PennDOT takes new narrative-based approach to historic resource mitigation

Updated Dec 30, 2016


Editor’s Note: The following editorial was provided by the Pennsylvania Department of Transportation..

The Pennsylvania Department of Transportation (PennDOT) District 2 recently debuted an online, interactive story map for the Potters Mills Gap Transportation Project (PMG) on Route 322, in Centre County. The story map is part of an innovative, creative effort to mitigate project impacts on historic resources in the project area.

As designed, the story map satisfies a portion of the mitigation requirements for adverse effects to the Penns/Brush Valley Rural Historic District identified as being eligible for listing on the National Register of Historic Places (NRHP). The Story Map, titled A Journey to Potters Mills, is the first of its kind to be used by PennDOT as mitigation for adverse impacts to historical resources. The PMG project had an impact on several wooded tracts, historic buildings, and historic farmland areas within the Rural Historic District. It was determined that the character defining features of the Rural Historic District in the Potters Mills area would be adversely affected by the project.

The story map, produced by historical specialists from McCormick Taylor, Inc., displays the locations and details about various historically significant sites, people, and events within the project area.  Viewers accessing the web-based mapping of the project area may explore the rich history by a simple mouse click.

“The intent of the Story Map is to provide the public with insight into how the development of transportation within the Potters Mills Gap has, over time, impacted the Historic District,” said Karen Michael, PennDOT District 2 Executive.

The McCormick Taylor project team consulted with various other organizations to collect the information displayed within the map. The project team sought images which spanned the development of the area, and included diverse subjects and formats including photos, historic maps, portraits, documents, and other records.

In order to find images and information for the Story Map, the project team conducted research at a number of repositories, including the Centre County Historical Society, Penns Valley Area Historical Museum, New York Historical Society, Princeton University Undergraduate Alumni Records, Pennsylvania State Archives, Centre County Library & Historical Museum, and Pennsylvania State University. Content for the Story Map was also sourced from several state agencies including PennDOT, PA Department of Cultural and Natural Resources’ (DCNR), Rothrock State Forest and Bureau of Forestry’s Penn Nursery, and PA State Historic Preservation Office (SHPO).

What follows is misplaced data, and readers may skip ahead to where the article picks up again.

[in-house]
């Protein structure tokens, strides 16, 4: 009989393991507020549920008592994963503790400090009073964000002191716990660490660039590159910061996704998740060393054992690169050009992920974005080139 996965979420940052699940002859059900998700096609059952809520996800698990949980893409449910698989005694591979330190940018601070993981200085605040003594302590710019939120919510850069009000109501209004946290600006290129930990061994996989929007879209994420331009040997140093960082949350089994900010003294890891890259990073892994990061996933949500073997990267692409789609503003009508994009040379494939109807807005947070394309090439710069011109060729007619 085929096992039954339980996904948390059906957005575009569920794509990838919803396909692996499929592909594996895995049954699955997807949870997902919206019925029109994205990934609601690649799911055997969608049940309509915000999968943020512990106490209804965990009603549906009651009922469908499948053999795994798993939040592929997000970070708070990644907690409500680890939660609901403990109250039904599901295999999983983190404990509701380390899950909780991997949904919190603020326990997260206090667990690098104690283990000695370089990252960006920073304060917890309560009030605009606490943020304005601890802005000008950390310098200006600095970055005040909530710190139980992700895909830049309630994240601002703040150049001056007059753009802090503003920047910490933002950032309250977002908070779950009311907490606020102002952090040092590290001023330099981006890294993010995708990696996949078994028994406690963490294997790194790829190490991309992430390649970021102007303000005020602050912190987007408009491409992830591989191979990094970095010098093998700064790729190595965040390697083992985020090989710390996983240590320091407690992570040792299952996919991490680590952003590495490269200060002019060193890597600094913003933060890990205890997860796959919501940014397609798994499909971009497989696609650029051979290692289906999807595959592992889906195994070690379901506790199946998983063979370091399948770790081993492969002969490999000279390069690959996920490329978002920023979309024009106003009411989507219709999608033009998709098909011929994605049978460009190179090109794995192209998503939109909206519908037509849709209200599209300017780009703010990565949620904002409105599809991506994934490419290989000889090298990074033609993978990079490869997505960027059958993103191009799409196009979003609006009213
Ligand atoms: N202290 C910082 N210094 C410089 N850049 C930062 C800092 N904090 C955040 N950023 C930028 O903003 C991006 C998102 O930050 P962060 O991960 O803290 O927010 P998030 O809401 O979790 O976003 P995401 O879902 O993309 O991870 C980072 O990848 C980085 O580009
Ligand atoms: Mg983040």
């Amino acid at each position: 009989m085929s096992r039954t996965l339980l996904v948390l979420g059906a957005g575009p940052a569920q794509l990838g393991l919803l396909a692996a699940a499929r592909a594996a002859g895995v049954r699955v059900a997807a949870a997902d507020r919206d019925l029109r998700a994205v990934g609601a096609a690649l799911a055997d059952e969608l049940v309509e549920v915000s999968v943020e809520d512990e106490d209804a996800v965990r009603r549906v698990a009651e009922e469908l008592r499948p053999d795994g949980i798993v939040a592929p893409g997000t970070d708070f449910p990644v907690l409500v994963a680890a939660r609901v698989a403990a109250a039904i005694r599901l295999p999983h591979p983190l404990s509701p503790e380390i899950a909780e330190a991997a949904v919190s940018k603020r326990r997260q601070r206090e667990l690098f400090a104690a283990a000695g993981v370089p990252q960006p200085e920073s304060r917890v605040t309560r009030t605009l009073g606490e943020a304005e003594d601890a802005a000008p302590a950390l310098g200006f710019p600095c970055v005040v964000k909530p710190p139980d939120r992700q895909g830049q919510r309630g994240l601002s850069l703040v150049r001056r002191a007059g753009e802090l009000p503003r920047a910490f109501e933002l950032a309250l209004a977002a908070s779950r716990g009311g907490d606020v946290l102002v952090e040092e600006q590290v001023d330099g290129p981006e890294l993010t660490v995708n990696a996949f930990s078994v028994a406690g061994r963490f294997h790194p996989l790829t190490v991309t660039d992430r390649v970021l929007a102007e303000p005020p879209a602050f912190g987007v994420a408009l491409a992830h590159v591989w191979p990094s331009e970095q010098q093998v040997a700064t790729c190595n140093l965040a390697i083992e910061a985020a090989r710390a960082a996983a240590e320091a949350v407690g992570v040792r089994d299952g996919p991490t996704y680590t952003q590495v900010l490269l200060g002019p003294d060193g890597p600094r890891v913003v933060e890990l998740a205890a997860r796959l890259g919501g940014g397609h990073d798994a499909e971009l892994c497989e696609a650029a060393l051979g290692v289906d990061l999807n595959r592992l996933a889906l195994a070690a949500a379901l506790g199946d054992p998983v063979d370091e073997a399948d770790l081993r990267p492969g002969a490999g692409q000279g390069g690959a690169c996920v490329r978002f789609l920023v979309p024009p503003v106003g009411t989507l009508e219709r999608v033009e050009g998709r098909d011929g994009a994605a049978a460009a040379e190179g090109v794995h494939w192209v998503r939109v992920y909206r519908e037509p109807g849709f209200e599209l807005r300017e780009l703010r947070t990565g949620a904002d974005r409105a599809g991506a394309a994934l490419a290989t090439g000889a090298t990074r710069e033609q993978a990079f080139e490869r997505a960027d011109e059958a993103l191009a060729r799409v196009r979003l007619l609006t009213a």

A Journey to Potters Mills can be found on PennDOT’s PA Project Path website, here.

More information about the PMG Transportation Project is available on the project web page:

The Penns/Brush Valley Rural Historic District was determined eligible for listing in the NRHP in 2002 based on its agricultural patterns and associated landscape features established during the nineteenth and twentieth centuries. Eligibility is also based on the nineteenth and twentieth century Vernacular-style architecture found on the rural historic district’s farms and within the villages of the valleys. The period of significance for the district extends from c. 1800 to 1940. The district is located within the Ridge and Valley region of Pennsylvania and occupies Penns Valley and Brush Valley, in Centre County.

The purpose of the PMG project is to improve safety, reduce congestion, and alleviate access concerns along the section of Route 322 from the Centre County/Mifflin County line to west of the Route 322/Route 144 intersection at Potters Mills. Section B04 (the Bridge over SR 322), the first of three construction sections of the PMG project was completed on September 23, 2015. Section B05 (Sand Mountain Road Interchange at Seven Mountains) began construction in August 2016.  The last section, Section B06 (4-Lane Extension and Western Interchange) is currently in Final Design and is scheduled for a fall 2017 construction start.